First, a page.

My Turn: We need bees, so we need a carbon fee

For the Monitor
Published: 6/8/2020 6:00:20 AM

For the people of my generation, climate change is a major concern. As a highly involved member of my school’s beekeeping club, the local pollinators are one of my top concerns when I think about climate change.

The shifting temperatures are detrimental to an already suffering bee population, and can cause extra environmental stressors such as shifts in seasonal timing, habitat loss and higher susceptibility to diseases. Aside from not being able to drink my tea with honey in the mornings, I worry about the global environmental impacts of a declining bee population. Bees have been named as the most important species on earth by scientists. As I like to say, no bees, no trees.

To save the bees and, in turn, our global ecosystems, there are many possible ways in which we could address this pressing issue. Yet, there is one that both leading scientists and economists agree is our best first step.

According to a statement published last year in the Wall Street Journal and backed by more than 3,500 American economists, including 27 Nobel Laureates, a carbon fee “offers the most cost-effective lever to reduce carbon emissions at the scale and speed that is necessary.” This same carbon fee is included in the Energy Innovation and Carbon Dividend Act.

Along with helping bees, the Energy Innovation and Carbon Dividend Act will also protect low- and middle-income families and small businesses, and it will dramatically reduce greenhouse gas emissions in the most economically friendly and environmentally conscious way possible.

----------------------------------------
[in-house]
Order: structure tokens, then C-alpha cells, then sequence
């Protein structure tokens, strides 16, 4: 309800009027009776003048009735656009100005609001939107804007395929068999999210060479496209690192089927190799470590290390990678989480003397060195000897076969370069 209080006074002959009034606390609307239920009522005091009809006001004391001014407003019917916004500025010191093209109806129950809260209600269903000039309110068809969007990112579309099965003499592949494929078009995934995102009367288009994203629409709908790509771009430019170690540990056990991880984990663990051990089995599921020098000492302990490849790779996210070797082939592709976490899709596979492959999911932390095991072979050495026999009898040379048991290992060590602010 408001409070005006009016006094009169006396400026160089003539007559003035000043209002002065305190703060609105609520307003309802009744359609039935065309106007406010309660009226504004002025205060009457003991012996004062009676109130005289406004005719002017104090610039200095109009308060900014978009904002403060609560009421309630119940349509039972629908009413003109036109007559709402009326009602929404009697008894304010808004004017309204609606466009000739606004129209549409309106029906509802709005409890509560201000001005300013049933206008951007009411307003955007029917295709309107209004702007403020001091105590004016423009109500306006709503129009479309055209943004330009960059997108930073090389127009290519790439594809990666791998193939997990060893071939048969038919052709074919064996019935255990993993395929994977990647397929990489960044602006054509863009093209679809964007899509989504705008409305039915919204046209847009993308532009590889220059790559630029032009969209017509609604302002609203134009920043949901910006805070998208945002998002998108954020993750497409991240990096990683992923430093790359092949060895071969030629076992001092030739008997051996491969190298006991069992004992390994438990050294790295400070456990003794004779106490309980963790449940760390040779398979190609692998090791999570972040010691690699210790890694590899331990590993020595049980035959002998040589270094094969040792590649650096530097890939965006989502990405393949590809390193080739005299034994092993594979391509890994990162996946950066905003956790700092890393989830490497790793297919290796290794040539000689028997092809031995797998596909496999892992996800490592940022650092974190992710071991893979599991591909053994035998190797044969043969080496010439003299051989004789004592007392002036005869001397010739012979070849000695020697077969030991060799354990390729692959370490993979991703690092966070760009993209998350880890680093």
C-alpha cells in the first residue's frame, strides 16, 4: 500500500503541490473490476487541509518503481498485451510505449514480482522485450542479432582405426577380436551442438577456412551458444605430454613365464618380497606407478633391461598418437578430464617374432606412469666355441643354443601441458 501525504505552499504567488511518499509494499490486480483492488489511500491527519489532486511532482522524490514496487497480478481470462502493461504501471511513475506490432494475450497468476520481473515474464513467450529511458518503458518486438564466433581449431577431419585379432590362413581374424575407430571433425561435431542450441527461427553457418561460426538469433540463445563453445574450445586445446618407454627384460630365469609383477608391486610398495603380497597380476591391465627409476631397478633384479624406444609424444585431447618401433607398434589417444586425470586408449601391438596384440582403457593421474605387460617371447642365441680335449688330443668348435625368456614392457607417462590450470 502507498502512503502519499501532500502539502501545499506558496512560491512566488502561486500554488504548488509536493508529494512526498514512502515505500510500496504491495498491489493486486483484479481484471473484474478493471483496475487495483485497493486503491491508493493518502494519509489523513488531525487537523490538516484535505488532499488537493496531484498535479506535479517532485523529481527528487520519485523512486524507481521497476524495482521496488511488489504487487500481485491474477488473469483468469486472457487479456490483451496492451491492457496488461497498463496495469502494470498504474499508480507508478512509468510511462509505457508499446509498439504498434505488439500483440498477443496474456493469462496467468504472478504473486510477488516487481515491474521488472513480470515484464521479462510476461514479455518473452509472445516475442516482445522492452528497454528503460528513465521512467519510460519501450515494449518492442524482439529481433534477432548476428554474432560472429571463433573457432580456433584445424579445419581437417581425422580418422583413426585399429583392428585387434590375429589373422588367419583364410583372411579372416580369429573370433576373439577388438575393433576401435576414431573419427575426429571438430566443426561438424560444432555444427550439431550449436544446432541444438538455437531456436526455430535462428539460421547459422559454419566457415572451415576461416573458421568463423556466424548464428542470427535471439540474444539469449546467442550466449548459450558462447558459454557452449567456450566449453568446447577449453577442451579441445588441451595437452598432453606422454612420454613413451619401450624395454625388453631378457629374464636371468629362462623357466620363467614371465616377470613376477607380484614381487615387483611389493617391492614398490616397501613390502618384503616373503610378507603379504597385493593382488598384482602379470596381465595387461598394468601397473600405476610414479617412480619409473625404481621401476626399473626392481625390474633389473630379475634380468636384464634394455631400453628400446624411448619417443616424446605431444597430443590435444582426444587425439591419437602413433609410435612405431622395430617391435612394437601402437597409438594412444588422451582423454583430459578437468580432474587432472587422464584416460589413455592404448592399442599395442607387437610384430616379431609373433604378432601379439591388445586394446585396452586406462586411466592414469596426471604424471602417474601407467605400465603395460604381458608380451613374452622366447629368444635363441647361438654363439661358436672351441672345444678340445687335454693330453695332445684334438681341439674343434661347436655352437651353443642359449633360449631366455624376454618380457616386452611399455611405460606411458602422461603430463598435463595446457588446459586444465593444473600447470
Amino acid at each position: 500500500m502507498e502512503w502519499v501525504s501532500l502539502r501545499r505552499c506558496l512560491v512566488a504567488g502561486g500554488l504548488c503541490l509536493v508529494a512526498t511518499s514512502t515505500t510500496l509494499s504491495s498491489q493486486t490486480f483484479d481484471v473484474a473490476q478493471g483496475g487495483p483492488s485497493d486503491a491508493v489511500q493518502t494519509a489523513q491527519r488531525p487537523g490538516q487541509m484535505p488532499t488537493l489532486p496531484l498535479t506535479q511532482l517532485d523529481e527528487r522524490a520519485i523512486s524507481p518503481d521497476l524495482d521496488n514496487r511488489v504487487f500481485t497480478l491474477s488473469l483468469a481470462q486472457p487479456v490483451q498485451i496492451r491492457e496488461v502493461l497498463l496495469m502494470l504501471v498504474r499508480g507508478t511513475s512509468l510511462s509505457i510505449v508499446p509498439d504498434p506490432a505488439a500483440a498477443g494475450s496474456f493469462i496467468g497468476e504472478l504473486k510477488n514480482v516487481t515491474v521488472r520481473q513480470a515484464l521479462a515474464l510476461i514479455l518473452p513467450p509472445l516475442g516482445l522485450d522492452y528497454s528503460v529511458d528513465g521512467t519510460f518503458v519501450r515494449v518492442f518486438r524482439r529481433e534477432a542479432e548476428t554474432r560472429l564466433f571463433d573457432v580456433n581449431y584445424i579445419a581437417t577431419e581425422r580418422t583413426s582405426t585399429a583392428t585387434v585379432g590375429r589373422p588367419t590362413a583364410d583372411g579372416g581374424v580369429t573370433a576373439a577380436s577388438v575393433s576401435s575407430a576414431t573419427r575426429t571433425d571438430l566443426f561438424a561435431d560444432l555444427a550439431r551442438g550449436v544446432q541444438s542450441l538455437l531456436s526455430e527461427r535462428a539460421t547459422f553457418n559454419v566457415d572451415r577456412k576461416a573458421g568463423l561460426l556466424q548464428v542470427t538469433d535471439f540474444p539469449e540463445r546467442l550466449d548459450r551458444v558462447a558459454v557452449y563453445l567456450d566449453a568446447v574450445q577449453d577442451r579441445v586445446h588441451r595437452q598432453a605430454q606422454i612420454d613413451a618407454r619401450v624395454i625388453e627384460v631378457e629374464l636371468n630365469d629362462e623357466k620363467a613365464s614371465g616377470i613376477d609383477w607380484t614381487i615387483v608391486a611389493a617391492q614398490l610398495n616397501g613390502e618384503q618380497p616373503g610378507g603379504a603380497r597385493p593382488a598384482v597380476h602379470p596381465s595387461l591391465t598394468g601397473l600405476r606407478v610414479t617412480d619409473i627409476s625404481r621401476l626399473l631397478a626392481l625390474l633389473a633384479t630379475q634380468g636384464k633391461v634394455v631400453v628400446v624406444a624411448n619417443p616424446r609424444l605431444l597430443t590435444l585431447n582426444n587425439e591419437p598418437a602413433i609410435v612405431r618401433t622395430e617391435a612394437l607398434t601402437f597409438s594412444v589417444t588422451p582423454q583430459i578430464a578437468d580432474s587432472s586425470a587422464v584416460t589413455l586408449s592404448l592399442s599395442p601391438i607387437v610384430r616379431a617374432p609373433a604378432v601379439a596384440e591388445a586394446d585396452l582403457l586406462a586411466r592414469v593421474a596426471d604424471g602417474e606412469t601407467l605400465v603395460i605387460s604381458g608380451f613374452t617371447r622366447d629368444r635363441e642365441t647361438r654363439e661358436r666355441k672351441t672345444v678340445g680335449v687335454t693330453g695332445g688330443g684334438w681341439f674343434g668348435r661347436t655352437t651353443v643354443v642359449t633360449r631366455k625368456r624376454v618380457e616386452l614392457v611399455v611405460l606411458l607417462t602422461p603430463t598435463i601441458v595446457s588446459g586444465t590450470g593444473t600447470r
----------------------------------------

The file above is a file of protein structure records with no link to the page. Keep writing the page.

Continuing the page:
According to a study by the Regional Economic Model Incorporated (REMI), two-thirds of all American families will either break even or receive more money in their monthly dividend than they pay in higher prices due to the trickling down of the carbon fee paid by fossil fuel producers and importers. (See how your family does at

In addition to the economic and environmental benefits, the associated reduction of air pollution from fossil fuels would also save 230,000 lives in the first 20 years.

Globally speaking, many major countries have already established systems of carbon fees and are already engaging in transforming their economies into more economically sustainable ones. In failing to reform, the United States would only benefit from short-term economic gains. In the long term it will only mean injuries, from less competitive methods of production, and from the continual pollution coming out of those methods of production. The price of failing to reform is ultimately paid by the American people.

We can understand the problems and the solutions to climate change, but if we don’t take action then neither will Congress. Recently I became a member of the Citizens’ Climate Lobby, which is a grassroots, nonpartisan organization that helps people create the political will within Congress to pass this effective, bipartisan legislation. You can find out more at or take a few minutes to write Congress at

This is a collective action problem. One voice alone won’t make a difference, but all of ours together will. The bees, and we, depend on it.

(Natalie Young lives in Windham.)


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